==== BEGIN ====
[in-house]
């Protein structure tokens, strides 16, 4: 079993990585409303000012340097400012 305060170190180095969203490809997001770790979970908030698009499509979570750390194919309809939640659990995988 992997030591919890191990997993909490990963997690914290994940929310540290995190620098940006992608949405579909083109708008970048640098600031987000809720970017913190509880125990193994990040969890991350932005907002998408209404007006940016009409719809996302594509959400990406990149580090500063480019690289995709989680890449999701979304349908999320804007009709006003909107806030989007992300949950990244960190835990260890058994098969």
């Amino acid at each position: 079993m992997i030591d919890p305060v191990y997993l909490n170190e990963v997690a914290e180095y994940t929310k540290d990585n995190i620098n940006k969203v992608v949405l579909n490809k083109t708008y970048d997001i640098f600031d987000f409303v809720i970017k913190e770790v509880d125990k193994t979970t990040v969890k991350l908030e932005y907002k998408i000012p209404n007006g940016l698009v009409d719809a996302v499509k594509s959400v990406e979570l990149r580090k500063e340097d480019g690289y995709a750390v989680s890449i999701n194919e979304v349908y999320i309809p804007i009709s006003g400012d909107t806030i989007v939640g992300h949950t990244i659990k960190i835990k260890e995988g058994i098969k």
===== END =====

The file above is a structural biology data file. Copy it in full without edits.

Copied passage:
[in-house]
């Protein structure tokens, strides 16, 4: 079993990585409303000012340097400012 305060170190180095969203490809997001770790979970908030698009499509979570750390194919309809939640659990995988 992997030591919890191990997993909490990963997690914290994940929310540290995190620098940006992608949405579909083109708008970048640098600031987000809720970017913190509880125990193994990040969890991350932005907002998408209404007006940016009409719809996302594509959400990406990149580090500063480019690289995709989680890449999701979304349908999320804007009709006003909107806030989007992300949950990244960190835990260890058994098969």
């Amino acid at each position: 079993m992997i030591d919890p305060v191990y997993l909490n170190e990963v997690a914290e180095y994940t929310k540290d990585n995190i620098n940006k969203v992608v949405l579909n490809k083109t708008y970048d997001i640098f600031d987000f409303v809720i970017k913190e770790v509880d125990k193994t979970t990040v969890k991350l908030e932005y907002k998408i000012p209404n007006g940016l698009v009409d719809a996302v499509k594509s959400v990406e979570l990149r580090k500063e340097d480019g690289y995709a750390v989680s890449i999701n194919e979304v349908y999320i309809p804007i009709s006003g400012d909107t806030i989007v939640g992300h949950t990244i659990k960190i835990k260890e995988g058994i098969k």